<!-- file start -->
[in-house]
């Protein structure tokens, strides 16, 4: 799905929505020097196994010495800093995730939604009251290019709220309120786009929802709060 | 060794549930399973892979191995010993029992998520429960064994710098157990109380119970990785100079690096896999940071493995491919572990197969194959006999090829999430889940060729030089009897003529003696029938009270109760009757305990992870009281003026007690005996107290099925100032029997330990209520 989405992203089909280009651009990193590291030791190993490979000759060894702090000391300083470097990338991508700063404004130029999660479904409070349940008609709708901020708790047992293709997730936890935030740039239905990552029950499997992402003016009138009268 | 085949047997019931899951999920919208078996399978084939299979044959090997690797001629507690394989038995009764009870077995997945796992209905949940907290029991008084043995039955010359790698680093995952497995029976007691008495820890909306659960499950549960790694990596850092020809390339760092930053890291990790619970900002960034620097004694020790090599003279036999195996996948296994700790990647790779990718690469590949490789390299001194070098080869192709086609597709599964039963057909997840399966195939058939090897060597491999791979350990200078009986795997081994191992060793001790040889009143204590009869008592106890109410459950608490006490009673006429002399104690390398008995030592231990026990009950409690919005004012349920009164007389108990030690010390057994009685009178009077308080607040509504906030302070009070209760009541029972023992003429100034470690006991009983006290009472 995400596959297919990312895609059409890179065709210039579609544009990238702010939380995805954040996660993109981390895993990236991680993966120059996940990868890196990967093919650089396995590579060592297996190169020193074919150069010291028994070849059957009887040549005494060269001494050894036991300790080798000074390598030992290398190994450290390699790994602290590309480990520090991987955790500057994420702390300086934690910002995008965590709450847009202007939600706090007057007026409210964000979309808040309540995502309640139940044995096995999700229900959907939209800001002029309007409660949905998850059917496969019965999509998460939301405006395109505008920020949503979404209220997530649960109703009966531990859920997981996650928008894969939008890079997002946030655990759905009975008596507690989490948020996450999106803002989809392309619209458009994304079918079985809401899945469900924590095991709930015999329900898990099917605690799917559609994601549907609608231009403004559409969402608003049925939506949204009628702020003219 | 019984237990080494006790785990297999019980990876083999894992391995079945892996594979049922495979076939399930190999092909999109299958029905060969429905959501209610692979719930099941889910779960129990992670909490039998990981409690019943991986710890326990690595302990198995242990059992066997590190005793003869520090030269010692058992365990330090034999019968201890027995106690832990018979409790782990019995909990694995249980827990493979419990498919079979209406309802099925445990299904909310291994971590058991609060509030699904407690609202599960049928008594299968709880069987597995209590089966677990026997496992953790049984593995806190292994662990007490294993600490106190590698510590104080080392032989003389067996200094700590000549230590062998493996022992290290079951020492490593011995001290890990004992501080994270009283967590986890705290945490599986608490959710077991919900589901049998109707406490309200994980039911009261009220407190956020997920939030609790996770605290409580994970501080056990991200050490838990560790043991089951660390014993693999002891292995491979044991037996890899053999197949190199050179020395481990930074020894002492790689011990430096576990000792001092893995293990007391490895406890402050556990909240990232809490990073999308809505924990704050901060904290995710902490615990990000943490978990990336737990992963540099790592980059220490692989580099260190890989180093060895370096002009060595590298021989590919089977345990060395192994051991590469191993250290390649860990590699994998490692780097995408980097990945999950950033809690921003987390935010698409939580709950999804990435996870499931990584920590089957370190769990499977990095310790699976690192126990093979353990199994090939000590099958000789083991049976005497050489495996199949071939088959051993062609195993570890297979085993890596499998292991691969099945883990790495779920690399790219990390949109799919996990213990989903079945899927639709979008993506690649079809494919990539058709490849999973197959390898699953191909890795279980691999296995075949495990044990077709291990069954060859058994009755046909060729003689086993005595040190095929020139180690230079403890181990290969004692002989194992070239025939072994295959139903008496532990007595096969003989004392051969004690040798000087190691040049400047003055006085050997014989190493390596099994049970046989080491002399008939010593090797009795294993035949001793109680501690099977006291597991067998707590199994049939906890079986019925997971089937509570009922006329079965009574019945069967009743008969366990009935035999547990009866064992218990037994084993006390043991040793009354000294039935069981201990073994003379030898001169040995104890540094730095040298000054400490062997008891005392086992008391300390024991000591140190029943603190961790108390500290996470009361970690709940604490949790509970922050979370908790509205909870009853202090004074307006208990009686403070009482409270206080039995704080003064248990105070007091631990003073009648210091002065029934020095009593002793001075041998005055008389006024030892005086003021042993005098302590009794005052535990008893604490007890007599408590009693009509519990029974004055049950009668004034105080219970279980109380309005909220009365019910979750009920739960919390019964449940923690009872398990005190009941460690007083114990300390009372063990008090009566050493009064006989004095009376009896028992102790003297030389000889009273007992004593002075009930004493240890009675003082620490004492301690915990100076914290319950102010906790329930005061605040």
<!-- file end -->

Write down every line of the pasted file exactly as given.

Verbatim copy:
[in-house]
């Protein structure tokens, strides 16, 4: 799905929505020097196994010495800093995730939604009251290019709220309120786009929802709060 | 060794549930399973892979191995010993029992998520429960064994710098157990109380119970990785100079690096896999940071493995491919572990197969194959006999090829999430889940060729030089009897003529003696029938009270109760009757305990992870009281003026007690005996107290099925100032029997330990209520 989405992203089909280009651009990193590291030791190993490979000759060894702090000391300083470097990338991508700063404004130029999660479904409070349940008609709708901020708790047992293709997730936890935030740039239905990552029950499997992402003016009138009268 | 085949047997019931899951999920919208078996399978084939299979044959090997690797001629507690394989038995009764009870077995997945796992209905949940907290029991008084043995039955010359790698680093995952497995029976007691008495820890909306659960499950549960790694990596850092020809390339760092930053890291990790619970900002960034620097004694020790090599003279036999195996996948296994700790990647790779990718690469590949490789390299001194070098080869192709086609597709599964039963057909997840399966195939058939090897060597491999791979350990200078009986795997081994191992060793001790040889009143204590009869008592106890109410459950608490006490009673006429002399104690390398008995030592231990026990009950409690919005004012349920009164007389108990030690010390057994009685009178009077308080607040509504906030302070009070209760009541029972023992003429100034470690006991009983006290009472 995400596959297919990312895609059409890179065709210039579609544009990238702010939380995805954040996660993109981390895993990236991680993966120059996940990868890196990967093919650089396995590579060592297996190169020193074919150069010291028994070849059957009887040549005494060269001494050894036991300790080798000074390598030992290398190994450290390699790994602290590309480990520090991987955790500057994420702390300086934690910002995008965590709450847009202007939600706090007057007026409210964000979309808040309540995502309640139940044995096995999700229900959907939209800001002029309007409660949905998850059917496969019965999509998460939301405006395109505008920020949503979404209220997530649960109703009966531990859920997981996650928008894969939008890079997002946030655990759905009975008596507690989490948020996450999106803002989809392309619209458009994304079918079985809401899945469900924590095991709930015999329900898990099917605690799917559609994601549907609608231009403004559409969402608003049925939506949204009628702020003219 | 019984237990080494006790785990297999019980990876083999894992391995079945892996594979049922495979076939399930190999092909999109299958029905060969429905959501209610692979719930099941889910779960129990992670909490039998990981409690019943991986710890326990690595302990198995242990059992066997590190005793003869520090030269010692058992365990330090034999019968201890027995106690832990018979409790782990019995909990694995249980827990493979419990498919079979209406309802099925445990299904909310291994971590058991609060509030699904407690609202599960049928008594299968709880069987597995209590089966677990026997496992953790049984593995806190292994662990007490294993600490106190590698510590104080080392032989003389067996200094700590000549230590062998493996022992290290079951020492490593011995001290890990004992501080994270009283967590986890705290945490599986608490959710077991919900589901049998109707406490309200994980039911009261009220407190956020997920939030609790996770605290409580994970501080056990991200050490838990560790043991089951660390014993693999002891292995491979044991037996890899053999197949190199050179020395481990930074020894002492790689011990430096576990000792001092893995293990007391490895406890402050556990909240990232809490990073999308809505924990704050901060904290995710902490615990990000943490978990990336737990992963540099790592980059220490692989580099260190890989180093060895370096002009060595590298021989590919089977345990060395192994051991590469191993250290390649860990590699994998490692780097995408980097990945999950950033809690921003987390935010698409939580709950999804990435996870499931990584920590089957370190769990499977990095310790699976690192126990093979353990199994090939000590099958000789083991049976005497050489495996199949071939088959051993062609195993570890297979085993890596499998292991691969099945883990790495779920690399790219990390949109799919996990213990989903079945899927639709979008993506690649079809494919990539058709490849999973197959390898699953191909890795279980691999296995075949495990044990077709291990069954060859058994009755046909060729003689086993005595040190095929020139180690230079403890181990290969004692002989194992070239025939072994295959139903008496532990007595096969003989004392051969004690040798000087190691040049400047003055006085050997014989190493390596099994049970046989080491002399008939010593090797009795294993035949001793109680501690099977006291597991067998707590199994049939906890079986019925997971089937509570009922006329079965009574019945069967009743008969366990009935035999547990009866064992218990037994084993006390043991040793009354000294039935069981201990073994003379030898001169040995104890540094730095040298000054400490062997008891005392086992008391300390024991000591140190029943603190961790108390500290996470009361970690709940604490949790509970922050979370908790509205909870009853202090004074307006208990009686403070009482409270206080039995704080003064248990105070007091631990003073009648210091002065029934020095009593002793001075041998005055008389006024030892005086003021042993005098302590009794005052535990008893604490007890007599408590009693009509519990029974004055049950009668004034105080219970279980109380309005909220009365019910979750009920739960919390019964449940923690009872398990005190009941460690007083114990300390009372063990008090009566050493009064006989004095009376009896028992102790003297030389000889009273007992004593002075009930004493240890009675003082620490004492301690915990100076914290319950102010906790329930005061605040």